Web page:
Amazon tried to penetrate the tablet market lately with its new Kindle Fire, trying to create a cheap yet quality alternative to Apple's iPad, by far the most dominant tablet computer. As we learn today from the New York Times, it might be more difficult than what it looked like to Amazon in the first place.
The article ("As Kindle Fire Faces Critics, Remedies Are Promised")A few of their many complaints: there is no external volume control. The off switch is easy to hit by accident. Web pages take a long time to load. There is no privacy on the device; a spouse or child who picks it up will instantly know everything you have been doing. The touch screen is frequently hesitant and sometimes downright balky."
Some analysts think customers can still live with it, given the $199 price tag - “I would have expected things to be even worse at this point,” Gene Munster, an analyst with Piper Jaffray, said, adding that initial buyers were usually the most critical. Pricing will save the Fire, he predicted. At $199 versus $500 for an iPad, “Amazon has a lot of air cover to have a B-level product.”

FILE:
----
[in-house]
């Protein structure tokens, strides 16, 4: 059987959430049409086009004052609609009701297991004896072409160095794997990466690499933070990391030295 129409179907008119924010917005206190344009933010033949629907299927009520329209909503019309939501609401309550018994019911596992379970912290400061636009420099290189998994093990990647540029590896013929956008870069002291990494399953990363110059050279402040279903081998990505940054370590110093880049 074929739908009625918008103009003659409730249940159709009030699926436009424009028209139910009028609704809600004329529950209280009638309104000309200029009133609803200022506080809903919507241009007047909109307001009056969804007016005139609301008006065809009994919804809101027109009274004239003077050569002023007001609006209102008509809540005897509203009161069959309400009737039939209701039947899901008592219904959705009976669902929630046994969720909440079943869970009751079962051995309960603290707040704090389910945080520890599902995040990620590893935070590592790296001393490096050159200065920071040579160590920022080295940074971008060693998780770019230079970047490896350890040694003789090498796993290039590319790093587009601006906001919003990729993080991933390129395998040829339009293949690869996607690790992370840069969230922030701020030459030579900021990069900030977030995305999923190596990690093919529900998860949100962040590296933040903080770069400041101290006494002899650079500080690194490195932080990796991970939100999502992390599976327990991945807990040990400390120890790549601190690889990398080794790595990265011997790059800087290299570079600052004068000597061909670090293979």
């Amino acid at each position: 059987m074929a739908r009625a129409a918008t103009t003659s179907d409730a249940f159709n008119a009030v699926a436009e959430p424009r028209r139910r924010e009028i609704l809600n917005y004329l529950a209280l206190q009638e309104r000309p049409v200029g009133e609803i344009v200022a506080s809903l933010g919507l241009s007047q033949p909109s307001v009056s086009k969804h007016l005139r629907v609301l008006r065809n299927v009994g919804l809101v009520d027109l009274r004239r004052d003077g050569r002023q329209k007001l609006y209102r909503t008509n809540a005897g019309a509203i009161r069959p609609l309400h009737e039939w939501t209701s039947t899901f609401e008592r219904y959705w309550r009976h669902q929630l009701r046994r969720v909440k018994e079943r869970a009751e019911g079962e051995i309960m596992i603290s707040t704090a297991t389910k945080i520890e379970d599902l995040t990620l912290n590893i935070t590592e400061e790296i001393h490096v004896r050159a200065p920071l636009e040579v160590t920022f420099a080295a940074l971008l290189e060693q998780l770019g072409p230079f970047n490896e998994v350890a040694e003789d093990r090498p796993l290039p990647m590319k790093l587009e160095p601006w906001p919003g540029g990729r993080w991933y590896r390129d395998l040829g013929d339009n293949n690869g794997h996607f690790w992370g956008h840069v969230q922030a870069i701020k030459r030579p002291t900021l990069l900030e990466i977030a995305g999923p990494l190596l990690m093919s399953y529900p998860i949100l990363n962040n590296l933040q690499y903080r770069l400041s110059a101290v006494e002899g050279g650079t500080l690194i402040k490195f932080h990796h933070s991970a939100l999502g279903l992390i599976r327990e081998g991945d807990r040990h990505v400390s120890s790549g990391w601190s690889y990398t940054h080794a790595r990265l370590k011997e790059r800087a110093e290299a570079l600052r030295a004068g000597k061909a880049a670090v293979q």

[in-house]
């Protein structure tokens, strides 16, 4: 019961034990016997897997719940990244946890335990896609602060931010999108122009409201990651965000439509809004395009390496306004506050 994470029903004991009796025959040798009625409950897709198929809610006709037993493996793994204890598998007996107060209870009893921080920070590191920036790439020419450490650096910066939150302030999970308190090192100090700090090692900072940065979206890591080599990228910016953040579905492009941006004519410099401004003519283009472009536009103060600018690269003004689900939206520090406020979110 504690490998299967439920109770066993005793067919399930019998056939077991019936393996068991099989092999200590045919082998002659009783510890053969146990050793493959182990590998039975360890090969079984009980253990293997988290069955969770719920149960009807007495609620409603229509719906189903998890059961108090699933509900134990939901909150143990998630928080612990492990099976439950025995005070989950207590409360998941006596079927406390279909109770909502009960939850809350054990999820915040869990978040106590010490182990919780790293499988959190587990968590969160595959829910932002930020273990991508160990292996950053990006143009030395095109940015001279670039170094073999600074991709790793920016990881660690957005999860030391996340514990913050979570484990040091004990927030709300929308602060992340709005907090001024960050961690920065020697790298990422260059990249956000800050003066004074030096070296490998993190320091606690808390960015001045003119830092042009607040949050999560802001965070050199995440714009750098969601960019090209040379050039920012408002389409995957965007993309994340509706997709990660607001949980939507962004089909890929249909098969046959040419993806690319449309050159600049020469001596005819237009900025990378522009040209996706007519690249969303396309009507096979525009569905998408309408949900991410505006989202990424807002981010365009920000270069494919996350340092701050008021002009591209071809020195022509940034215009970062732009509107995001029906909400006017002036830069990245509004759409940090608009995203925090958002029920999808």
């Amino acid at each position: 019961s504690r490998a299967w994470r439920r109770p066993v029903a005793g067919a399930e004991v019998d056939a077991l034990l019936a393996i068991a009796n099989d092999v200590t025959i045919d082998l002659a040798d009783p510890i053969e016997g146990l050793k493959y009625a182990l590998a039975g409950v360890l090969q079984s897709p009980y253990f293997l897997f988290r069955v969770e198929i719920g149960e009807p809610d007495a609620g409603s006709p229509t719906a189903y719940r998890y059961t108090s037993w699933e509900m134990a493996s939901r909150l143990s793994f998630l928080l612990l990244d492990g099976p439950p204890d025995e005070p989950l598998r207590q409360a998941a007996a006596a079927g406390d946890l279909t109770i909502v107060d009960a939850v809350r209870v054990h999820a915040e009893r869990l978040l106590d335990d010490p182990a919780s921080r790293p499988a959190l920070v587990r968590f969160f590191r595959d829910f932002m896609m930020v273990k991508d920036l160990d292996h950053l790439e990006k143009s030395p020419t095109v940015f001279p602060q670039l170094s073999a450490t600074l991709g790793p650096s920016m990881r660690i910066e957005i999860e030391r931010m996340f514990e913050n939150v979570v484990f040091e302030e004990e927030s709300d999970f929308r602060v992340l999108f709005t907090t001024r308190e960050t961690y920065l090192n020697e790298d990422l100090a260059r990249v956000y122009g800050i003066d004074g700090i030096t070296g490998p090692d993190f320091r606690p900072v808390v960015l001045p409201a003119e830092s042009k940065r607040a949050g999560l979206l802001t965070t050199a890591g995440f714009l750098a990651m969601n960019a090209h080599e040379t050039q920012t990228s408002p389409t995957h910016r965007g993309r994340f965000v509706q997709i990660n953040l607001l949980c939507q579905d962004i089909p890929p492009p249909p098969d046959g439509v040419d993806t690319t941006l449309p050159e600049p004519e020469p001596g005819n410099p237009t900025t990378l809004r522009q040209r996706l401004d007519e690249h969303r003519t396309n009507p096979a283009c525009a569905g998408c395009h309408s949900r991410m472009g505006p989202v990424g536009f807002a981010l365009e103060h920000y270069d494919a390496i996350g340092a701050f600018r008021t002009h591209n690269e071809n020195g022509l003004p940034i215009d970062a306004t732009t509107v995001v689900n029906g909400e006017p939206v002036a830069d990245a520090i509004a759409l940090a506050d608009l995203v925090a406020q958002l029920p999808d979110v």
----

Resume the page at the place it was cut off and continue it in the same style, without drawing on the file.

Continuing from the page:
But Amazon can't count on it, which is why we're going to see soon, according to the article probably in the spring, an improved version of the device.
The lesson to Amazon is clear - you need to come more prepared when you try to penetrate new markets and generate high expectations of your new products.
The lesson to consumers is also clear - don't buy the Kindle Fire now. Save your money and wait for the Kindle Fire 2.
Those of you who are interested in learning more about tablet technology can find information on classes from Guide to Online Schools.
Raz @ Eco-Libris
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